Peter Hall


Words by Peter Hall
CEO, Australian Industry Drilling Association


Where we are right now in 2019, I can report most drilling contractors have full order books for the foreseeable future, which is pretty good news. Everyone the Australian Industry Drilling Association has spoken to has seen a fairly good uptick in the level of work over the past 12 months – and it’s the first time we’ve had that for quite a number of years.

A member survey we conducted in late 2018 also confirms the increase of about 25 per cent that was in the ABS September quarter report on exploration dollar spend, providing us with a high level of confidence in the numbers.

Where it goes next, of course, nobody quite knows. But if it keeps increasing then I have no doubt the industry will be able to cope with the demand, just as we’ve seen previously through the ups and downs. They always find the means to adapt.

Addressing the employee skills gap

The current battle in the industry is getting skilled people on to the equipment – people who can operate the machinery efficiently, productively and safely. That’s been the difficult part of the past probably one to two years following the exodus of skilled workers in the downturn.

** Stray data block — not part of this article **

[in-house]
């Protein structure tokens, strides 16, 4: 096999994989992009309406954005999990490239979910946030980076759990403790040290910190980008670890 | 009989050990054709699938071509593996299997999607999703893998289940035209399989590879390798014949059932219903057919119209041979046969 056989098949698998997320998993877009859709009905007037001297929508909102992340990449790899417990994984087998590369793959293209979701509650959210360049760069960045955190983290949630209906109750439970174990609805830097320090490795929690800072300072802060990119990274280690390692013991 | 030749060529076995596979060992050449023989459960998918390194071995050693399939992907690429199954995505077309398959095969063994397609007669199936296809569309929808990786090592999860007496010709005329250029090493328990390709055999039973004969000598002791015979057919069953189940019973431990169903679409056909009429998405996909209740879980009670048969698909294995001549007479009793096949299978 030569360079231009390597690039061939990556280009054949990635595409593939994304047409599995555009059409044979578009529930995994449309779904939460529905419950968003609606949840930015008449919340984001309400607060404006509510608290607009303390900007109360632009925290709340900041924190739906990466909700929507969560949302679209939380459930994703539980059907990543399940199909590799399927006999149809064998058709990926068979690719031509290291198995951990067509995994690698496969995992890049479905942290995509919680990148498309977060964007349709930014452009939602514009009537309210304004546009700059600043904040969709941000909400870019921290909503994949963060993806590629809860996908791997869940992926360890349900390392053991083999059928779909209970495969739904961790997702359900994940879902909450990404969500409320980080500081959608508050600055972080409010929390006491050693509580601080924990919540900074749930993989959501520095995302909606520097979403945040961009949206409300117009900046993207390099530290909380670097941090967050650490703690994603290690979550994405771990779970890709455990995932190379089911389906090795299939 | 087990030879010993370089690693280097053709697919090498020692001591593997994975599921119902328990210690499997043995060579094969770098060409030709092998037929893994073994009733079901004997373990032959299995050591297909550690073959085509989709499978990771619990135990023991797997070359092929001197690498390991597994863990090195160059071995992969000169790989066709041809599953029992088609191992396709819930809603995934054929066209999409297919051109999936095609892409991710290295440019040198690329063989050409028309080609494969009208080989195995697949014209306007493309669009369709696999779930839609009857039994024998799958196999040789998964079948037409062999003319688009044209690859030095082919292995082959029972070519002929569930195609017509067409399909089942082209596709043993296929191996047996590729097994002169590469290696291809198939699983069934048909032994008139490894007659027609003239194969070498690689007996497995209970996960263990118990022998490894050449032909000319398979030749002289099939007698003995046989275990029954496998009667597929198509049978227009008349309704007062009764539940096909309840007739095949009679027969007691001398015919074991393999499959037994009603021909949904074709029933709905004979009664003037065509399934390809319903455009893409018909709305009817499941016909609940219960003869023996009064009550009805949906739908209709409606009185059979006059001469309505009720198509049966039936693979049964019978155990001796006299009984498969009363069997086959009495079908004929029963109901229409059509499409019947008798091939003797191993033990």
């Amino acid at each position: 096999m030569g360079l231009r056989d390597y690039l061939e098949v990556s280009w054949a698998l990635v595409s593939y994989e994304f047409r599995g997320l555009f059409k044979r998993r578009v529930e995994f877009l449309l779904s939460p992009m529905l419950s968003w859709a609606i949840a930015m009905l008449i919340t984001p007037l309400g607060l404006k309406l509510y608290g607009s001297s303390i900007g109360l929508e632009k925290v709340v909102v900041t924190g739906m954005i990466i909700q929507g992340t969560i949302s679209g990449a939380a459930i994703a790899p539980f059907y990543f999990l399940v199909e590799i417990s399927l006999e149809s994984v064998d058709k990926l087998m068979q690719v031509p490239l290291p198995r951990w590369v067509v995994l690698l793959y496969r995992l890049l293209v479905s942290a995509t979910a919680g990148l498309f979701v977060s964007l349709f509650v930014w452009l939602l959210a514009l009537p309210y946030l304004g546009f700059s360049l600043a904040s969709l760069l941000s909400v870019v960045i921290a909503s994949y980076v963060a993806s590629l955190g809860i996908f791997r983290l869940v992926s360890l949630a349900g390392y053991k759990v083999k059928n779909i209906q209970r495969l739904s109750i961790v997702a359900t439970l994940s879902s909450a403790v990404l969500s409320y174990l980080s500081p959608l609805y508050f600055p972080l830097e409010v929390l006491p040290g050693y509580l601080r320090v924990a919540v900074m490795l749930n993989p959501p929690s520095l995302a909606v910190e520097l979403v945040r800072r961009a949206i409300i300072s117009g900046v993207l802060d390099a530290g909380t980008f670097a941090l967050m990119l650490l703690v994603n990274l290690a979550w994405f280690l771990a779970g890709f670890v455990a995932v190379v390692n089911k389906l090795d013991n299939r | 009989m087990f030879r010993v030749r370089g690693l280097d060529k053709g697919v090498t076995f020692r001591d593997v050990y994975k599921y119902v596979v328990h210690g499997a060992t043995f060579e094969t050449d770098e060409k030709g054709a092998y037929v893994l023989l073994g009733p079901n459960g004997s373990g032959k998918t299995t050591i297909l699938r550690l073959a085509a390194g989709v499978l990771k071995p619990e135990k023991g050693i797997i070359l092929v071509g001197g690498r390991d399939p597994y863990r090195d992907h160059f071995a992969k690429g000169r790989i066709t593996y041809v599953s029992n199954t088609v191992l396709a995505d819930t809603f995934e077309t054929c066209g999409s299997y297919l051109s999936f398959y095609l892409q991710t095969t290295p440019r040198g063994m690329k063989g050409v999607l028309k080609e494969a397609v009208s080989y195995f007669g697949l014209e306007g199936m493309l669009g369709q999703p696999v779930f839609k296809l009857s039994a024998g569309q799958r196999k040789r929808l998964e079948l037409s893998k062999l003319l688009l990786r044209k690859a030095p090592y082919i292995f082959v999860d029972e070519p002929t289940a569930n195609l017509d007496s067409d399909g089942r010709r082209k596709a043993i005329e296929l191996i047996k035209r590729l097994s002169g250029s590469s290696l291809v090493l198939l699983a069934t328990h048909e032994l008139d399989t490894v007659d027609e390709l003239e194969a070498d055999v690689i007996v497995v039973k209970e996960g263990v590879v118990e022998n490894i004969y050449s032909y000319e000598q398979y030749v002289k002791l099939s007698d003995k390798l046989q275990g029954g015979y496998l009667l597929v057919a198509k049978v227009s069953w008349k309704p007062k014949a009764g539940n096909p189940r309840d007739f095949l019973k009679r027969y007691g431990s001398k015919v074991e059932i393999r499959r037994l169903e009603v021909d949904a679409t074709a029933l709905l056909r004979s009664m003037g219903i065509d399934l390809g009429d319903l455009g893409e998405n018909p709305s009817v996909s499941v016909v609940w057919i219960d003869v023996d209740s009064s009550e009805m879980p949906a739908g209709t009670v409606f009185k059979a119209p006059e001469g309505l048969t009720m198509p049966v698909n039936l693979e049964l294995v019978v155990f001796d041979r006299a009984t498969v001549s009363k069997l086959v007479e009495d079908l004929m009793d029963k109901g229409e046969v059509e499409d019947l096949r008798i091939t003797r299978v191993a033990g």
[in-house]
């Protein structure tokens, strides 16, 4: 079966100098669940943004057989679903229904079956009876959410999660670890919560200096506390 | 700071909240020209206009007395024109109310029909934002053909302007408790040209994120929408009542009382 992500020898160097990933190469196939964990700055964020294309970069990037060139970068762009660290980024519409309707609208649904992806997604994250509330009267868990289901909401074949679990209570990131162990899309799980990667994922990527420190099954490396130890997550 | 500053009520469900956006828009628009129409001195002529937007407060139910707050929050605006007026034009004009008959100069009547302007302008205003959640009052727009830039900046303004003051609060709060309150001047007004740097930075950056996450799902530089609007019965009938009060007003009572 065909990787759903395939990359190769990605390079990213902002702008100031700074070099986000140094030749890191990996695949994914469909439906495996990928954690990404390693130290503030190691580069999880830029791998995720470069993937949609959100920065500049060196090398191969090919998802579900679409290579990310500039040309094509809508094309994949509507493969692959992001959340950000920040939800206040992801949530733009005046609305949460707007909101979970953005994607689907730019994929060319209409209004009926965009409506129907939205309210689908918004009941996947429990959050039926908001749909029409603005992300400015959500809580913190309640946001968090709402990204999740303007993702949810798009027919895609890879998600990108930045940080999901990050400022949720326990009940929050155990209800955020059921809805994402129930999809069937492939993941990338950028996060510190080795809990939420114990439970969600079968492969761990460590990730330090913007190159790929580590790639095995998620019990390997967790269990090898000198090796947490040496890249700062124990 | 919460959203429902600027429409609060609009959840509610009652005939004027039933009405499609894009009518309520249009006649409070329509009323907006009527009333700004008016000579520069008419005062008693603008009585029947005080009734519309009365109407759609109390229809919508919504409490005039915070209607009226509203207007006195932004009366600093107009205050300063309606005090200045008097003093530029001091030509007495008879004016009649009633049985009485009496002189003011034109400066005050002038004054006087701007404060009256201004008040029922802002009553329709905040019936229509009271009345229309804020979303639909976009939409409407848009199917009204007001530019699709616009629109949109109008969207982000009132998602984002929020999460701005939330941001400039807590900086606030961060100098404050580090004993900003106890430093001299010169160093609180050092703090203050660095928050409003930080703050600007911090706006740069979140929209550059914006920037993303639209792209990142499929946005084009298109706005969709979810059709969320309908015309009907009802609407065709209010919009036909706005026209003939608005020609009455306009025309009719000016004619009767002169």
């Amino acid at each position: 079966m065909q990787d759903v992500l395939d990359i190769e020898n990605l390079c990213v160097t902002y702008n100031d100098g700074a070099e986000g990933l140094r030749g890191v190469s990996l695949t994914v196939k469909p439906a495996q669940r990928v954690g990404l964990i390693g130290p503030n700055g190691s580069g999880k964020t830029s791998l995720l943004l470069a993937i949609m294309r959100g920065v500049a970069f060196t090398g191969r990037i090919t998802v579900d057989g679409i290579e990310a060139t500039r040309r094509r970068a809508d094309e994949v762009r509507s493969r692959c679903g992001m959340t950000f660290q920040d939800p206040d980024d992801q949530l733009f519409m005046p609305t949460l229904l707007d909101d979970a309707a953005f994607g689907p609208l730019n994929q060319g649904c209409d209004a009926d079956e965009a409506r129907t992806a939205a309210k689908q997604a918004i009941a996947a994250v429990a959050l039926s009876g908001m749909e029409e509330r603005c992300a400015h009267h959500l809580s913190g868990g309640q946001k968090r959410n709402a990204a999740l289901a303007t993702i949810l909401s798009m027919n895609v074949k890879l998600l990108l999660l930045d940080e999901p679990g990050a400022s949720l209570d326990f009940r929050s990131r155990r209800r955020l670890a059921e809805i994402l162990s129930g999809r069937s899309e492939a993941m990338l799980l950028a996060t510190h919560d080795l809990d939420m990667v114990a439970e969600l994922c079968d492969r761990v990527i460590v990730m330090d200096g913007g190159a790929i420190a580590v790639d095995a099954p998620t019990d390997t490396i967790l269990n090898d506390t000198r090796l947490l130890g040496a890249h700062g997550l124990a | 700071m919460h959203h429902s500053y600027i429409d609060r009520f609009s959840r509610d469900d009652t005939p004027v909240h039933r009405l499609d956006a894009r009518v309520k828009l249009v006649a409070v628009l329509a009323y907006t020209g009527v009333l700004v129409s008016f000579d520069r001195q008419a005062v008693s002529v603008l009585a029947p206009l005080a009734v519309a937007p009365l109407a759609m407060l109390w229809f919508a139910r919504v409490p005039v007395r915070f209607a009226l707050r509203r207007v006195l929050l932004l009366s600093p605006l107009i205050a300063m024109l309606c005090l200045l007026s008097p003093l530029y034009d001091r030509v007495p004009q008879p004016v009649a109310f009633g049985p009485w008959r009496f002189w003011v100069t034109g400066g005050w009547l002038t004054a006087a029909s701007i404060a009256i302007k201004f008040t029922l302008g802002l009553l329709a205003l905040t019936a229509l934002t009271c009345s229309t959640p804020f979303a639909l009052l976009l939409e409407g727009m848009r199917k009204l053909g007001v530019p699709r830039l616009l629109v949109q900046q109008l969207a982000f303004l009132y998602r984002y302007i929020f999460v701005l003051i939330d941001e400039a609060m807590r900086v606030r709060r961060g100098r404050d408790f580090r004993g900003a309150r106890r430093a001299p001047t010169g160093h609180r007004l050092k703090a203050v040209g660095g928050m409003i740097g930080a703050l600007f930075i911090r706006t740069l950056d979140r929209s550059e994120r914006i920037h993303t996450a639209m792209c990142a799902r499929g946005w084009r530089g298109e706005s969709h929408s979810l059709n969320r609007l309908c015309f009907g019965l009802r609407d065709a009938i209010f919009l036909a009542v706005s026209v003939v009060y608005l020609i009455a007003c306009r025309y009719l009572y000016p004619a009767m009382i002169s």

Up until about two years ago, contractors extensively used skilled drillers from overseas to meet fluctuating demands and short-term needs. But in 2017, the Federal Government removed drillers from the skilled migration program, so that’s certainly made it harder. This decision has been campaigned on for the past two years by us and other organisations, but whether or not the government will put drillers back on the program is yet to be seen.

So the only other option, if previous workers aren’t interested in returning to the industry, is training new people up. It’s physically demanding work, so they must be prepared for that, and it’s also imperative to have a clean record with drug and alcohol testing and police clearances a regular practice for safety.

Mining exploration

What most people are looking for when they move into the industry is that lifestyle balance, and the rosters now are much more flexible to cater to that. It might be four weeks on and two weeks off, or more typically two weeks on, one week off. In the short term at least, I don’t know if it can get much more family-friendly than that. Once upon a time, the job entailed three-month long stints out in the bush.

I do believe however that there’s something to be said for formal qualifications to keep attraction high. Previously, a driller learned on the job, their proficiency was recognised by industry peers and proven if they moved on to another employer. But now there’s a set of national qualifications, which are getting reviewed this year. And what we’re hearing now is employees want this more and more.